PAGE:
A spherical meteorite 10 km in diameter traveling at 20 km/s has the kinetic energy equal to the calories in 550,000,000,000,000,000 Twinkies.

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Just a little added attraction from me. Since going gluten-free I find I no longer crave chocolate, coke or chips. I have my bananas and right now chinese mandarins, pomegranates. I have lost all interest in everything sweet, it tastes far too sweet for me now.



wheat/ dairy allergies, lactose/casein intolerance-1980

Multiple food, environmental allergies

allergic to all antibiotics except sulpha

Rheumitoid arthritis,Migraine headaches,TMJ- 1975


egg allergy-1997

msg allergy,gall bladder surgery-1972

Skin Biopsy positive DH-Dec.1 2005, confirmed celiac disease

gluten-free totally since Nov. 28, 2005

Hashimoto's Hypothyroidism- 2005

Pernicious Anemia 1999 (still anemic on and off.)

Osteoporosis Aug. 2006

Creative people need maids.

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Rachel - if you are avoiding sweets for possible candida reasons, you can still use stevia. It has no sugar in it whatsoever. Nothing for the bad bacteria to feed off of.

It depends on the brand, those that are stronger in the sweet elements have less of a bitter taste. Usually straight stevia will be too much to take, it's best when added in with something else. I don't often use straight stevia, I usually mix it with another sweetener, xylitol or agave nectar for example. But they have carbohydrates in them so you wouldn't want to use them with yeast problems.

Hope this isn't too off topic for some... :)


I actually dont know if I have a yeast problem or not. I just figured with no good bacteria in me and eating lots of sugar and carbs...well wouldnt that give yeast a chance to take over? I dont particularly want that to happen so I'm being catious. I'm not going to be an extremist about it though. I'm still eating fruits. Stevia doesnt feed yeast so I could use it for now. :)

My favourite thing to make at the moment is kefir. Have you tried making that? It's so easy. Just chuck the milk in with the kefir grains and leave it for 24 hrs. You can drink it straight away after that, or I usually leave it another 24 hrs before I drink it, to try to get rid of all the lactose, and it goes a little fizzy and alcoholic. Kefir is supposed to have good bacteria and yeasts which re-populate your bowel, whereas yogurt and probiotics you have to keep taking. I've also been making kefir type stuff from raspberry tea with lemon and sugar- very fizzy and now I'm off wine it gets me nicely off my head. Very tree-hugging - I'll be snorting catnip next. :) Anyway, I think it's doing me some good.

Best wishes,


I always wanted to make kefir but never knew where to get the grains. :huh:


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Much good advice here. Remember that millions of human beings thru history and today have lived their entire lives without eating any wheat at all. "What one man can do another can do". Listening to your body is the key skill here for all of us, regardless of the nuances added by additional food sensitivities or autoimmune diseases. Unfortunately, there are no short cuts, it's a skill that takes a lifetime of practice to master, and we're all working on it, one day at a time. The first year, and especially the first months are the hardest.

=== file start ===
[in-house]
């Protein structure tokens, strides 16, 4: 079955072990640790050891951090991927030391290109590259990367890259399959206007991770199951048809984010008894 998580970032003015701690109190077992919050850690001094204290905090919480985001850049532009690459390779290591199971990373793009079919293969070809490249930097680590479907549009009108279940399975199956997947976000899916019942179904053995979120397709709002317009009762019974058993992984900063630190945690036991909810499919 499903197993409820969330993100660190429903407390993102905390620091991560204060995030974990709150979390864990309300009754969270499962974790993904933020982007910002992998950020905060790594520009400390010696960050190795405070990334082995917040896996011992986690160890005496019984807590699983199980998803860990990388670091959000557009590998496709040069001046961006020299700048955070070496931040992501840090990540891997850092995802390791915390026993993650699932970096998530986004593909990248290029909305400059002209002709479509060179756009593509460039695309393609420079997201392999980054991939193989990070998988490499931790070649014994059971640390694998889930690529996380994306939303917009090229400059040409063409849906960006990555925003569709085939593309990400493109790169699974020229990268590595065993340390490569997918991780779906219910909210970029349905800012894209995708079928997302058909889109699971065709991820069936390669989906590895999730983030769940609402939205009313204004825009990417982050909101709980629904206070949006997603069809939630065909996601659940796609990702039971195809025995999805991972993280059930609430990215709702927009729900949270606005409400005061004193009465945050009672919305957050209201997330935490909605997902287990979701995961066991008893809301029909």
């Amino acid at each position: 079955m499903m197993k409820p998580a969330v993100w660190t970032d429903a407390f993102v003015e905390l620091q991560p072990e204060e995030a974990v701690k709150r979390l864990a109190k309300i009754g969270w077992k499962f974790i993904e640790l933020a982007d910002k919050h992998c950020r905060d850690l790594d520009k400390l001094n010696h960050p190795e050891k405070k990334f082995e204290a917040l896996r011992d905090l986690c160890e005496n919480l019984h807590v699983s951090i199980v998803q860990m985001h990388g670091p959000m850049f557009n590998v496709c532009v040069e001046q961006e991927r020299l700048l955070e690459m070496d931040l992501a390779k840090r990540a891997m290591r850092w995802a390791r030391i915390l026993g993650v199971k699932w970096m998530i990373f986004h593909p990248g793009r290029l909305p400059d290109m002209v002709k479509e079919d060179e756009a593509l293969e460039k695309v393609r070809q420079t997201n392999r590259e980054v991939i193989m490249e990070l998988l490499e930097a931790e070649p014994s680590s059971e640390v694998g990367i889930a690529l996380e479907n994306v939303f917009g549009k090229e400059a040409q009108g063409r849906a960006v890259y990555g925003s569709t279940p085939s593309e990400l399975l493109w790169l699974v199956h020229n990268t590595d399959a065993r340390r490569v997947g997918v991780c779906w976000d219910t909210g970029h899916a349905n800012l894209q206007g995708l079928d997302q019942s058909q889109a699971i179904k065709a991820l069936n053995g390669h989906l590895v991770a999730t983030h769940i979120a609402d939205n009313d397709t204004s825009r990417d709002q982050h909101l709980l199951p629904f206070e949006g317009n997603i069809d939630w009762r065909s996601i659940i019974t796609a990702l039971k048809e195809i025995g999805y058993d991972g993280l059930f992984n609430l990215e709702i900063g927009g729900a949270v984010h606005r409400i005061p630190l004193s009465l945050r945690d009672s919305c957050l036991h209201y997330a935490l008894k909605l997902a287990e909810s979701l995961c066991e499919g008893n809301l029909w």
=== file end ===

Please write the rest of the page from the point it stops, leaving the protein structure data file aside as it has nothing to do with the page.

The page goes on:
I think that it's impossible to underestimate the emotional contribution. Food is not just nutrition, although for many of us here, nutrition has to become paramount if we want to live instead of die. But knowing that does not allow us to skip the grieving. There is a long, difficult grieving process involved, and surprisingly, it seems that the healthier you are at diagnosis, the longer and harder the grieving. If you've been deathly ill, disabled or have already developed some secondary disease, your choices are clearer. You still don't get to skip the mourning, but it seems to be short and intense with clearer rewards.

Food is also community, memory, comfort, etc. And like any other major life change, requires time and replacement to make a reasonable and permanent transition. And the replacement part is the difficulty, eh ?!! I was warned heavily against a simple grain-for-grain replacement because of a family history of diabetes. So gluten free goodies are a long way off in the future for me. So what can replace the comfort foods? When I need comfort, can I learn to write about it instead of eating about it? Can I stretch about it instead of eating about it? Can I walk, or dance, or yoga about it? I like all of these, but I find dry brushing especially useful because outside skin and inside skin are closely related tissue and wired to the brain in similar ways. Feeding skin-hunger is very close to eating, and it strengthens my immune system instead of weakening it.

I finally read Jax Peters Lowell's "Against the Grain"-found it used for $2. It has oft been criticized because the author is clearly a member of a wealth and social strata I'll never be familiar with. But I find her coping strategies translate well to my life, mostly because they are mostly about self-perception and attitude, not ingredients or services. Especially, the need to grow up and learn to articulate clearly what we need without expecting anyone but ourselves to be responsible for it. I'd summarize it as "Ask, but in the end it's up to you to save your own life". And we could all use some of her sense of humor and manners. Being sick, whatever the cause, doesn't give any of us the right to be barbarians.